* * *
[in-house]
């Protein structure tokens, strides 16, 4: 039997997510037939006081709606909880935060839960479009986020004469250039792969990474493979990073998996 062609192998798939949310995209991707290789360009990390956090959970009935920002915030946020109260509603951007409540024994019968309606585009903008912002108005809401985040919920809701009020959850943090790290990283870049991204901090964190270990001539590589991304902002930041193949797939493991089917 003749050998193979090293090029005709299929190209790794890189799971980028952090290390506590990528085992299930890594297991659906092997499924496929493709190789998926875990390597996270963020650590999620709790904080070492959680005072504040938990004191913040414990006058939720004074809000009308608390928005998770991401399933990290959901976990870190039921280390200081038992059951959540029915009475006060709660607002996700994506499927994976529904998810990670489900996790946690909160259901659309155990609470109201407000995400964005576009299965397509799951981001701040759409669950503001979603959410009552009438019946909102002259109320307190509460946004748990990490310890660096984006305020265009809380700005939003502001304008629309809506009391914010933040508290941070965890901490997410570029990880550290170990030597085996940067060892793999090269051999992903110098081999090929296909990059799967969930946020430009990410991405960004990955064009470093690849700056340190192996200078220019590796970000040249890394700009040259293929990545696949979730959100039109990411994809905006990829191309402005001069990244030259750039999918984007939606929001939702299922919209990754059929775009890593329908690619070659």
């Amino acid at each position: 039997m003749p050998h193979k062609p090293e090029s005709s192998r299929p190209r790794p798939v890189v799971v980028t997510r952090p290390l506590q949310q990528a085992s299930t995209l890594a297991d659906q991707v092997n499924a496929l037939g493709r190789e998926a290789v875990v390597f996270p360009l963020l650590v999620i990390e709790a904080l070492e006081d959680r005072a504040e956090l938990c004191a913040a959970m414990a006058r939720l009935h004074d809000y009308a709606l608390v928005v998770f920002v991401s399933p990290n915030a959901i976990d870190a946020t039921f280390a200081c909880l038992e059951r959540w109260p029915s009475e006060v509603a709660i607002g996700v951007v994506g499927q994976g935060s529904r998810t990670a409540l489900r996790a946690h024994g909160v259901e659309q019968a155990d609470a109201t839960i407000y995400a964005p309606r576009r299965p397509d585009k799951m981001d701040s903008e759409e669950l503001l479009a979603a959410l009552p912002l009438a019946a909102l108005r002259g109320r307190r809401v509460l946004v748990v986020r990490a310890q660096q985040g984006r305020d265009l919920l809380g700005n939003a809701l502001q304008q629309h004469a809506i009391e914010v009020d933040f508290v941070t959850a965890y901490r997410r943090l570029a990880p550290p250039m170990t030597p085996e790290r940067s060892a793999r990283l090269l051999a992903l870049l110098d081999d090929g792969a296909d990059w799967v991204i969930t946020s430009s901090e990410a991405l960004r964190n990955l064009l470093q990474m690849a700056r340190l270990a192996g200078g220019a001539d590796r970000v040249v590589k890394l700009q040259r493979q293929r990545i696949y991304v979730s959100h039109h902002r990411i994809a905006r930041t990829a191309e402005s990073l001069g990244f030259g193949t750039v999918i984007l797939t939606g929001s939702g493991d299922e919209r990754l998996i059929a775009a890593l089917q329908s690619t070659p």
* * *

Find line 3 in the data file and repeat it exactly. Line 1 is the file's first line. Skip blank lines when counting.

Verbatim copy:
């Amino acid at each position: 039997m003749p050998h193979k062609p090293e090029s005709s192998r299929p190209r790794p798939v890189v799971v980028t997510r952090p290390l506590q949310q990528a085992s299930t995209l890594a297991d659906q991707v092997n499924a496929l037939g493709r190789e998926a290789v875990v390597f996270p360009l963020l650590v999620i990390e709790a904080l070492e006081d959680r005072a504040e956090l938990c004191a913040a959970m414990a006058r939720l009935h004074d809000y009308a709606l608390v928005v998770f920002v991401s399933p990290n915030a959901i976990d870190a946020t039921f280390a200081c909880l038992e059951r959540w109260p029915s009475e006060v509603a709660i607002g996700v951007v994506g499927q994976g935060s529904r998810t990670a409540l489900r996790a946690h024994g909160v259901e659309q019968a155990d609470a109201t839960i407000y995400a964005p309606r576009r299965p397509d585009k799951m981001d701040s903008e759409e669950l503001l479009a979603a959410l009552p912002l009438a019946a909102l108005r002259g109320r307190r809401v509460l946004v748990v986020r990490a310890q660096q985040g984006r305020d265009l919920l809380g700005n939003a809701l502001q304008q629309h004469a809506i009391e914010v009020d933040f508290v941070t959850a965890y901490r997410r943090l570029a990880p550290p250039m170990t030597p085996e790290r940067s060892a793999r990283l090269l051999a992903l870049l110098d081999d090929g792969a296909d990059w799967v991204i969930t946020s430009s901090e990410a991405l960004r964190n990955l064009l470093q990474m690849a700056r340190l270990a192996g200078g220019a001539d590796r970000v040249v590589k890394l700009q040259r493979q293929r990545i696949y991304v979730s959100h039109h902002r990411i994809a905006r930041t990829a191309e402005s990073l001069g990244f030259g193949t750039v999918i984007l797939t939606g929001s939702g493991d299922e919209r990754l998996i059929a775009a890593l089917q329908s690619t070659p």